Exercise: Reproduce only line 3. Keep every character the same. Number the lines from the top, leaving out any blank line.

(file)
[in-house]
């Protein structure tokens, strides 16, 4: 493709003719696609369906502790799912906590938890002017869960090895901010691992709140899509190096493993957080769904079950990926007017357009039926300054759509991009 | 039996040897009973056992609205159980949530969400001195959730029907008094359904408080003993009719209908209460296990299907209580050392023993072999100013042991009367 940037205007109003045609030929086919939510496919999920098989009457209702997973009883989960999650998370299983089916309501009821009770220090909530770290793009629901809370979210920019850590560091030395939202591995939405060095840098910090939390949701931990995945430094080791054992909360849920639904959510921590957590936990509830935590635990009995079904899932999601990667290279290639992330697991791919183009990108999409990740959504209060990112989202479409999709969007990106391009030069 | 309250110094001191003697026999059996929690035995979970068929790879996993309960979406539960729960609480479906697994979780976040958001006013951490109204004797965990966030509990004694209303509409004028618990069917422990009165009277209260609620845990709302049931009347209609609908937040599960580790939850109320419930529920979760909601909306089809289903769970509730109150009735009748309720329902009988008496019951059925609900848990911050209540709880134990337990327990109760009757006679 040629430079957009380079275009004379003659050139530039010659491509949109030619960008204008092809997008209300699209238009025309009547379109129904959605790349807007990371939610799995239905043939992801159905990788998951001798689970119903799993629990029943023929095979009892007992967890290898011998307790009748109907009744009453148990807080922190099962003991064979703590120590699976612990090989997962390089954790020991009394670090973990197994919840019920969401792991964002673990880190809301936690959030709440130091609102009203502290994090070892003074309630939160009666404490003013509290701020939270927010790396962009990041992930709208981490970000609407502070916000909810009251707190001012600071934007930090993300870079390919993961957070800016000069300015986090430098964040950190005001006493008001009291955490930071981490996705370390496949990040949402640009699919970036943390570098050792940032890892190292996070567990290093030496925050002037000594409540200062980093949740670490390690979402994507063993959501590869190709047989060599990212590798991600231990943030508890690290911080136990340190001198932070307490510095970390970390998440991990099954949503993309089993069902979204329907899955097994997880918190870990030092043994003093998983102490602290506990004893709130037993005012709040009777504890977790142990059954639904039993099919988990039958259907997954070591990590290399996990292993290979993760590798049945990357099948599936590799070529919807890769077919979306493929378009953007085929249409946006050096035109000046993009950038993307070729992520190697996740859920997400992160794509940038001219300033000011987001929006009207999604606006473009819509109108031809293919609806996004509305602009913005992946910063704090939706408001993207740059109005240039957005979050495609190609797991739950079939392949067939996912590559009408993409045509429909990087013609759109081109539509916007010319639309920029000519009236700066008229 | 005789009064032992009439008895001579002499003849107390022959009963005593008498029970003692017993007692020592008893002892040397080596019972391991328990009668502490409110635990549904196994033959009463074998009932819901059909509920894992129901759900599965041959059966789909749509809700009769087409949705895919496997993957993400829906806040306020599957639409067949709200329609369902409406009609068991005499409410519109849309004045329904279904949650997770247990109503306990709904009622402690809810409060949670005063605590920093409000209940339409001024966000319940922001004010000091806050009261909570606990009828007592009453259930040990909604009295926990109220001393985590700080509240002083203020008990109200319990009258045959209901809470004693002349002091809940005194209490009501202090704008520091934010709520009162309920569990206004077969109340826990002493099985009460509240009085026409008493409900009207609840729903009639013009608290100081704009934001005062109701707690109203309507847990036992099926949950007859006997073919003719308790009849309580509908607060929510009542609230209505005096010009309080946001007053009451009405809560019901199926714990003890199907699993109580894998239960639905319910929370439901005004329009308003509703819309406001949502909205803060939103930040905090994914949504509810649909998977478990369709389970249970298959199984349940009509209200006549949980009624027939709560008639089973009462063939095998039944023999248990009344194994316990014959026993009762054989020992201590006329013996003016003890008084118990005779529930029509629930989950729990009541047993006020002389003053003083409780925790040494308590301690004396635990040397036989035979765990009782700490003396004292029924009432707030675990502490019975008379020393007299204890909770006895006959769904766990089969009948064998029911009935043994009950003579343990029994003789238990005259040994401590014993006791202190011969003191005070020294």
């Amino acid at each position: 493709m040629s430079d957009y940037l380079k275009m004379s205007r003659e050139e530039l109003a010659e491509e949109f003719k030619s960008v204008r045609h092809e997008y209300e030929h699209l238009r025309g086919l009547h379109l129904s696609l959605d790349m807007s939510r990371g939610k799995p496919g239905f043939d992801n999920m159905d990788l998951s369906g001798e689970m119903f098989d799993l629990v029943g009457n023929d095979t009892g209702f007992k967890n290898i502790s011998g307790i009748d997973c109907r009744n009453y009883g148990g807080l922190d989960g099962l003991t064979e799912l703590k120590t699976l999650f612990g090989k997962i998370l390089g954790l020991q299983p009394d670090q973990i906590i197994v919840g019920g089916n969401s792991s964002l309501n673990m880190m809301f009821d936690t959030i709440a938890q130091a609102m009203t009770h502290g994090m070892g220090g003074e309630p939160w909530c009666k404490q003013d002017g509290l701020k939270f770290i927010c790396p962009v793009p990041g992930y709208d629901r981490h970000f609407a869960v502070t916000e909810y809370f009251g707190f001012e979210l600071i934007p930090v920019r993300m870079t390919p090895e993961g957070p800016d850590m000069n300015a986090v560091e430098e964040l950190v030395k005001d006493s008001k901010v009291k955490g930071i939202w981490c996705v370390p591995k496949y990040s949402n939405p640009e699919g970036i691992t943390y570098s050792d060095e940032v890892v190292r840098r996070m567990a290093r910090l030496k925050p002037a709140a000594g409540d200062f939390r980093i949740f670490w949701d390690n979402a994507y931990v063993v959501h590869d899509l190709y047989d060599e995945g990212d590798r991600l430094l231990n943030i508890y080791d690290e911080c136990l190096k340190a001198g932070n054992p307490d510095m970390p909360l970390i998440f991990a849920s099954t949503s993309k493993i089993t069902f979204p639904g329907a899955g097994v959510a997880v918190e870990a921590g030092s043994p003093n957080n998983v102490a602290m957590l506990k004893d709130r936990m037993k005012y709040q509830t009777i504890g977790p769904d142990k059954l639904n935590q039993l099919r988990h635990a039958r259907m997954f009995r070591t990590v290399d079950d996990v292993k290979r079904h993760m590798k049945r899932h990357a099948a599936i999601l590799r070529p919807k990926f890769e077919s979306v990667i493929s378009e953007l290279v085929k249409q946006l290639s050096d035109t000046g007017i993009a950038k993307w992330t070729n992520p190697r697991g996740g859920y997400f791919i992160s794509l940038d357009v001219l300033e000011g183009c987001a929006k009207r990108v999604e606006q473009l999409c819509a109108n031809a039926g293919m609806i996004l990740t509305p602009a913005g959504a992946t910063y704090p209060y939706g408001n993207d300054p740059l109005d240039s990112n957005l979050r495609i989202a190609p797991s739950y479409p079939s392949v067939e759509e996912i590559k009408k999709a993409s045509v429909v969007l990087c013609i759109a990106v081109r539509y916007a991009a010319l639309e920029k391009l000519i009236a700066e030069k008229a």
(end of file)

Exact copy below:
């Amino acid at each position: 493709m040629s430079d957009y940037l380079k275009m004379s205007r003659e050139e530039l109003a010659e491509e949109f003719k030619s960008v204008r045609h092809e997008y209300e030929h699209l238009r025309g086919l009547h379109l129904s696609l959605d790349m807007s939510r990371g939610k799995p496919g239905f043939d992801n999920m159905d990788l998951s369906g001798e689970m119903f098989d799993l629990v029943g009457n023929d095979t009892g209702f007992k967890n290898i502790s011998g307790i009748d997973c109907r009744n009453y009883g148990g807080l922190d989960g099962l003991t064979e799912l703590k120590t699976l999650f612990g090989k997962i998370l390089g954790l020991q299983p009394d670090q973990i906590i197994v919840g019920g089916n969401s792991s964002l309501n673990m880190m809301f009821d936690t959030i709440a938890q130091a609102m009203t009770h502290g994090m070892g220090g003074e309630p939160w909530c009666k404490q003013d002017g509290l701020k939270f770290i927010c790396p962009v793009p990041g992930y709208d629901r981490h970000f609407a869960v502070t916000e909810y809370f009251g707190f001012e979210l600071i934007p930090v920019r993300m870079t390919p090895e993961g957070p800016d850590m000069n300015a986090v560091e430098e964040l950190v030395k005001d006493s008001k901010v009291k955490g930071i939202w981490c996705v370390p591995k496949y990040s949402n939405p640009e699919g970036i691992t943390y570098s050792d060095e940032v890892v190292r840098r996070m567990a290093r910090l030496k925050p002037a709140a000594g409540d200062f939390r980093i949740f670490w949701d390690n979402a994507y931990v063993v959501h590869d899509l190709y047989d060599e995945g990212d590798r991600l430094l231990n943030i508890y080791d690290e911080c136990l190096k340190a001198g932070n054992p307490d510095m970390p909360l970390i998440f991990a849920s099954t949503s993309k493993i089993t069902f979204p639904g329907a899955g097994v959510a997880v918190e870990a921590g030092s043994p003093n957080n998983v102490a602290m957590l506990k004893d709130r936990m037993k005012y709040q509830t009777i504890g977790p769904d142990k059954l639904n935590q039993l099919r988990h635990a039958r259907m997954f009995r070591t990590v290399d079950d996990v292993k290979r079904h993760m590798k049945r899932h990357a099948a599936i999601l590799r070529p919807k990926f890769e077919s979306v990667i493929s378009e953007l290279v085929k249409q946006l290639s050096d035109t000046g007017i993009a950038k993307w992330t070729n992520p190697r697991g996740g859920y997400f791919i992160s794509l940038d357009v001219l300033e000011g183009c987001a929006k009207r990108v999604e606006q473009l999409c819509a109108n031809a039926g293919m609806i996004l990740t509305p602009a913005g959504a992946t910063y704090p209060y939706g408001n993207d300054p740059l109005d240039s990112n957005l979050r495609i989202a190609p797991s739950y479409p079939s392949v067939e759509e996912i590559k009408k999709a993409s045509v429909v969007l990087c013609i759109a990106v081109r539509y916007a991009a010319l639309e920029k391009l000519i009236a700066e030069k008229a």